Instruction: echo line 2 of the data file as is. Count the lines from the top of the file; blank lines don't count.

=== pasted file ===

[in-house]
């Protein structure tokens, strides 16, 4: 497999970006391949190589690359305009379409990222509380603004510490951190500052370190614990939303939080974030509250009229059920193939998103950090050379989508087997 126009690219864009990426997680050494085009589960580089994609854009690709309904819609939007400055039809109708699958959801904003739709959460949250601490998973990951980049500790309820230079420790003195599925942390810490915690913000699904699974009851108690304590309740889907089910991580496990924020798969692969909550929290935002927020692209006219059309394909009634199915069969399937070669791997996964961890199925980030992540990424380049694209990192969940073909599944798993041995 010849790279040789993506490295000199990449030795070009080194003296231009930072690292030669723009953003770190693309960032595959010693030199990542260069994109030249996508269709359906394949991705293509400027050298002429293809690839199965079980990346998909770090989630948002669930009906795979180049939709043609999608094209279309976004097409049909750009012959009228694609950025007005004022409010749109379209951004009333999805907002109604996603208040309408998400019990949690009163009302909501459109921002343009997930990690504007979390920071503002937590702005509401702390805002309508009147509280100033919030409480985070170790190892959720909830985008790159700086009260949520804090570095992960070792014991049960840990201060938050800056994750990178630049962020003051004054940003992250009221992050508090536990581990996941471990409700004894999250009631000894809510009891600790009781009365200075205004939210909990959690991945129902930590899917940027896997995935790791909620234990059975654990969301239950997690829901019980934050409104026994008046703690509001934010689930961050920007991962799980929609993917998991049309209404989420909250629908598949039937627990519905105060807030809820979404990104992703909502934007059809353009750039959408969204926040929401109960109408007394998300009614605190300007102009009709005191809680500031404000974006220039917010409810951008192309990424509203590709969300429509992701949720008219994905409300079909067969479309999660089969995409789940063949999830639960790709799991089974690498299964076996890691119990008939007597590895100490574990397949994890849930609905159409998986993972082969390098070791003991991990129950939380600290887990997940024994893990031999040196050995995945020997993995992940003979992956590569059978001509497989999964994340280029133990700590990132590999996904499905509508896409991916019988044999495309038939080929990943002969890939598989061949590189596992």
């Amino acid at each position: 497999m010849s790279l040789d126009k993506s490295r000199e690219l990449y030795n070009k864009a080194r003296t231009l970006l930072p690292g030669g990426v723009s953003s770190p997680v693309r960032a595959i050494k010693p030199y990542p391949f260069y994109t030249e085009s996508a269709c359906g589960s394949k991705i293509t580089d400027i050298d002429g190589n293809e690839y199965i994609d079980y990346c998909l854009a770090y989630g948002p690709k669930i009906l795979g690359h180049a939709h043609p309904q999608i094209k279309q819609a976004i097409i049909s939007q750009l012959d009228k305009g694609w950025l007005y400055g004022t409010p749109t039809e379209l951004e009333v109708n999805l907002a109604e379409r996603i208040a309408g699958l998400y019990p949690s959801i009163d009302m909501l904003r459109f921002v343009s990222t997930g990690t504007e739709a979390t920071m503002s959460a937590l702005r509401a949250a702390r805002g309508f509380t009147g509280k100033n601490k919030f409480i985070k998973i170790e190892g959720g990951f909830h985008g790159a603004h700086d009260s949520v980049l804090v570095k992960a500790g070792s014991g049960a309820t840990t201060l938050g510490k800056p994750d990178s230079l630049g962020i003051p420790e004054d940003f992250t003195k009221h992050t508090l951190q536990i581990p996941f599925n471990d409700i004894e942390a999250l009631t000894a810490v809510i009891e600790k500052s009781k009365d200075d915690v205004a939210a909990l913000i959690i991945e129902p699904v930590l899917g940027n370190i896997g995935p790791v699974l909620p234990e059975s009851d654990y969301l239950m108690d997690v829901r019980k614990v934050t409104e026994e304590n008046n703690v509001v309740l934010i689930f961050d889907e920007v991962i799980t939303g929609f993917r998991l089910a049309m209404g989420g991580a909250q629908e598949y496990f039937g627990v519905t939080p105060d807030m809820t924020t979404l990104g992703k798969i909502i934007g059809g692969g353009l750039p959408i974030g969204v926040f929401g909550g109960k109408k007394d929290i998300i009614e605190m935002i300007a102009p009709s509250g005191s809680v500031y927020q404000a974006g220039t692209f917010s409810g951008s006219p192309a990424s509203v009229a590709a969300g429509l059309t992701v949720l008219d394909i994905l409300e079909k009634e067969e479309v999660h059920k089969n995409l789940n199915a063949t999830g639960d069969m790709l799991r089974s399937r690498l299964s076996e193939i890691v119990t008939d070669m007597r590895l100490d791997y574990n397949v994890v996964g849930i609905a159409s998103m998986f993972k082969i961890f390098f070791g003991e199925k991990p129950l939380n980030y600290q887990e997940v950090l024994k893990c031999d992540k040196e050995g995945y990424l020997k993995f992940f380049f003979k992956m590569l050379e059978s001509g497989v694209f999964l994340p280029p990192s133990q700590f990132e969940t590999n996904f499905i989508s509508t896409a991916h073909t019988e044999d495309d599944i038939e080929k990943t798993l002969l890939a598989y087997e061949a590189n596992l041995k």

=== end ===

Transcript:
């Protein structure tokens, strides 16, 4: 497999970006391949190589690359305009379409990222509380603004510490951190500052370190614990939303939080974030509250009229059920193939998103950090050379989508087997 126009690219864009990426997680050494085009589960580089994609854009690709309904819609939007400055039809109708699958959801904003739709959460949250601490998973990951980049500790309820230079420790003195599925942390810490915690913000699904699974009851108690304590309740889907089910991580496990924020798969692969909550929290935002927020692209006219059309394909009634199915069969399937070669791997996964961890199925980030992540990424380049694209990192969940073909599944798993041995 010849790279040789993506490295000199990449030795070009080194003296231009930072690292030669723009953003770190693309960032595959010693030199990542260069994109030249996508269709359906394949991705293509400027050298002429293809690839199965079980990346998909770090989630948002669930009906795979180049939709043609999608094209279309976004097409049909750009012959009228694609950025007005004022409010749109379209951004009333999805907002109604996603208040309408998400019990949690009163009302909501459109921002343009997930990690504007979390920071503002937590702005509401702390805002309508009147509280100033919030409480985070170790190892959720909830985008790159700086009260949520804090570095992960070792014991049960840990201060938050800056994750990178630049962020003051004054940003992250009221992050508090536990581990996941471990409700004894999250009631000894809510009891600790009781009365200075205004939210909990959690991945129902930590899917940027896997995935790791909620234990059975654990969301239950997690829901019980934050409104026994008046703690509001934010689930961050920007991962799980929609993917998991049309209404989420909250629908598949039937627990519905105060807030809820979404990104992703909502934007059809353009750039959408969204926040929401109960109408007394998300009614605190300007102009009709005191809680500031404000974006220039917010409810951008192309990424509203590709969300429509992701949720008219994905409300079909067969479309999660089969995409789940063949999830639960790709799991089974690498299964076996890691119990008939007597590895100490574990397949994890849930609905159409998986993972082969390098070791003991991990129950939380600290887990997940024994893990031999040196050995995945020997993995992940003979992956590569059978001509497989999964994340280029133990700590990132590999996904499905509508896409991916019988044999495309038939080929990943002969890939598989061949590189596992």